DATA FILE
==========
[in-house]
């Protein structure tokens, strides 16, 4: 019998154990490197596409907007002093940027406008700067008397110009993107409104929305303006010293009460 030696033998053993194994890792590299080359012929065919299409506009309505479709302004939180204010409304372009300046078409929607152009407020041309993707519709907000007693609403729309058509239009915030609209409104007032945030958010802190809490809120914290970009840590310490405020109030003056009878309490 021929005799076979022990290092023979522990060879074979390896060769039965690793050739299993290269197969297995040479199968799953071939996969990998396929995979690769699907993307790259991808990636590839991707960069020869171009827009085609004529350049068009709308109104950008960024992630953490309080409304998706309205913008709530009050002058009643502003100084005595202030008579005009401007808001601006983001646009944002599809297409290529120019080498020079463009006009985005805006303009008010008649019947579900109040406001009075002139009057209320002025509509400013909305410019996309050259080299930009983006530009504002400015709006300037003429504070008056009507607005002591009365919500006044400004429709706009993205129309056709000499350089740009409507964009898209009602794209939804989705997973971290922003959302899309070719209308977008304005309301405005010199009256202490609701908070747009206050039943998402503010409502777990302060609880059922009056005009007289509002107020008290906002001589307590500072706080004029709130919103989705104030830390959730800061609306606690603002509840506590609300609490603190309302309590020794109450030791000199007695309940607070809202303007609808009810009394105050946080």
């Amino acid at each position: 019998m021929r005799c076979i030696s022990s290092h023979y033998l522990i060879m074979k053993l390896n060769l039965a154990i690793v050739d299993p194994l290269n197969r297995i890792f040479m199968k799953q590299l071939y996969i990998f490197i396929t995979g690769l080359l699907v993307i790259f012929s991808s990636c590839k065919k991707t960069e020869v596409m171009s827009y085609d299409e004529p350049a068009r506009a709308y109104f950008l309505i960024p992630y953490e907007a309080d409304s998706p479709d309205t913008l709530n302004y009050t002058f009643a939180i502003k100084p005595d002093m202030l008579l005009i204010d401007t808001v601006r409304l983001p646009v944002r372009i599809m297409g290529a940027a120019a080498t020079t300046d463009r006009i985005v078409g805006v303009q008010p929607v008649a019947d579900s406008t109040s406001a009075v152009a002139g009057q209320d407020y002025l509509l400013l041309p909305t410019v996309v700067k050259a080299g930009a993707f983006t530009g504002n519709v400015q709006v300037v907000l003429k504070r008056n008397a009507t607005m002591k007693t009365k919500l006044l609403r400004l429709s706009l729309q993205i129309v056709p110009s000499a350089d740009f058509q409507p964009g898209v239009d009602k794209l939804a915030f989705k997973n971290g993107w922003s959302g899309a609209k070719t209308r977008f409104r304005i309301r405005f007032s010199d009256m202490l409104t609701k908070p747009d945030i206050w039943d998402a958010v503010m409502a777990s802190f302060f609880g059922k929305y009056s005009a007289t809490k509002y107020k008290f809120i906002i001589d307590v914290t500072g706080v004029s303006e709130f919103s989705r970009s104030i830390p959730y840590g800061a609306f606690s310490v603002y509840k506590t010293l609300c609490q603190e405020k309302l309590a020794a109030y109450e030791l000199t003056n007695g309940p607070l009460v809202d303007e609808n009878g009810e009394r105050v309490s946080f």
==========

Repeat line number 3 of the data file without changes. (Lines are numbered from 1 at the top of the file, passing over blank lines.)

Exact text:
């Amino acid at each position: 019998m021929r005799c076979i030696s022990s290092h023979y033998l522990i060879m074979k053993l390896n060769l039965a154990i690793v050739d299993p194994l290269n197969r297995i890792f040479m199968k799953q590299l071939y996969i990998f490197i396929t995979g690769l080359l699907v993307i790259f012929s991808s990636c590839k065919k991707t960069e020869v596409m171009s827009y085609d299409e004529p350049a068009r506009a709308y109104f950008l309505i960024p992630y953490e907007a309080d409304s998706p479709d309205t913008l709530n302004y009050t002058f009643a939180i502003k100084p005595d002093m202030l008579l005009i204010d401007t808001v601006r409304l983001p646009v944002r372009i599809m297409g290529a940027a120019a080498t020079t300046d463009r006009i985005v078409g805006v303009q008010p929607v008649a019947d579900s406008t109040s406001a009075v152009a002139g009057q209320d407020y002025l509509l400013l041309p909305t410019v996309v700067k050259a080299g930009a993707f983006t530009g504002n519709v400015q709006v300037v907000l003429k504070r008056n008397a009507t607005m002591k007693t009365k919500l006044l609403r400004l429709s706009l729309q993205i129309v056709p110009s000499a350089d740009f058509q409507p964009g898209v239009d009602k794209l939804a915030f989705k997973n971290g993107w922003s959302g899309a609209k070719t209308r977008f409104r304005i309301r405005f007032s010199d009256m202490l409104t609701k908070p747009d945030i206050w039943d998402a958010v503010m409502a777990s802190f302060f609880g059922k929305y009056s005009a007289t809490k509002y107020k008290f809120i906002i001589d307590v914290t500072g706080v004029s303006e709130f919103s989705r970009s104030i830390p959730y840590g800061a609306f606690s310490v603002y509840k506590t010293l609300c609490q603190e405020k309302l309590a020794a109030y109450e030791l000199t003056n007695g309940p607070l009460v809202d303007e609808n009878g009810e009394r105050v309490s946080f």